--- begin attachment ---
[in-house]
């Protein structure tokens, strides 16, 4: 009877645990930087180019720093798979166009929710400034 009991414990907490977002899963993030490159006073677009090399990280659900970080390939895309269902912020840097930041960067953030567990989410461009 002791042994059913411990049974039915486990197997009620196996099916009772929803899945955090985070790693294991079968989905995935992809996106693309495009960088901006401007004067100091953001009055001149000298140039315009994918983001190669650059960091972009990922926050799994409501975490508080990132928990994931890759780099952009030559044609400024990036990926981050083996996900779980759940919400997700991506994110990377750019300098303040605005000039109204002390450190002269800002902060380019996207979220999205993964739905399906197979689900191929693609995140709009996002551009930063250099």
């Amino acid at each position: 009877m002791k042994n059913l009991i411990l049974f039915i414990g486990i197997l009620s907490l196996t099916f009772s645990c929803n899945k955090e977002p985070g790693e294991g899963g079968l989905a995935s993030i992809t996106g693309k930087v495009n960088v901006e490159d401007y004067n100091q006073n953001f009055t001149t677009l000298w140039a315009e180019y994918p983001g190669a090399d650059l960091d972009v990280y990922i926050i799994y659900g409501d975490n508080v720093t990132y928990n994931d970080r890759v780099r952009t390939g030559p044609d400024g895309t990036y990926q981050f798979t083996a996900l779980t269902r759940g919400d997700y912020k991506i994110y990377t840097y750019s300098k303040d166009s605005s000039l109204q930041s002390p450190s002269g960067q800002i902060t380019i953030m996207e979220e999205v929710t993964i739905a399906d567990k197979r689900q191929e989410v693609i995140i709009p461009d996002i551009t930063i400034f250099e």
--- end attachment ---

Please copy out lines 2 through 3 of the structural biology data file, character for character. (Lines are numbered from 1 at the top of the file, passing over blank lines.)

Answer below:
């Protein structure tokens, strides 16, 4: 009877645990930087180019720093798979166009929710400034 009991414990907490977002899963993030490159006073677009090399990280659900970080390939895309269902912020840097930041960067953030567990989410461009 002791042994059913411990049974039915486990197997009620196996099916009772929803899945955090985070790693294991079968989905995935992809996106693309495009960088901006401007004067100091953001009055001149000298140039315009994918983001190669650059960091972009990922926050799994409501975490508080990132928990994931890759780099952009030559044609400024990036990926981050083996996900779980759940919400997700991506994110990377750019300098303040605005000039109204002390450190002269800002902060380019996207979220999205993964739905399906197979689900191929693609995140709009996002551009930063250099």
């Amino acid at each position: 009877m002791k042994n059913l009991i411990l049974f039915i414990g486990i197997l009620s907490l196996t099916f009772s645990c929803n899945k955090e977002p985070g790693e294991g899963g079968l989905a995935s993030i992809t996106g693309k930087v495009n960088v901006e490159d401007y004067n100091q006073n953001f009055t001149t677009l000298w140039a315009e180019y994918p983001g190669a090399d650059l960091d972009v990280y990922i926050i799994y659900g409501d975490n508080v720093t990132y928990n994931d970080r890759v780099r952009t390939g030559p044609d400024g895309t990036y990926q981050f798979t083996a996900l779980t269902r759940g919400d997700y912020k991506i994110y990377t840097y750019s300098k303040d166009s605005s000039l109204q930041s002390p450190s002269g960067q800002i902060t380019i953030m996207e979220e999205v929710t993964i739905a399906d567990k197979r689900q191929e989410v693609i995140i709009p461009d996002i551009t930063i400034f250099e």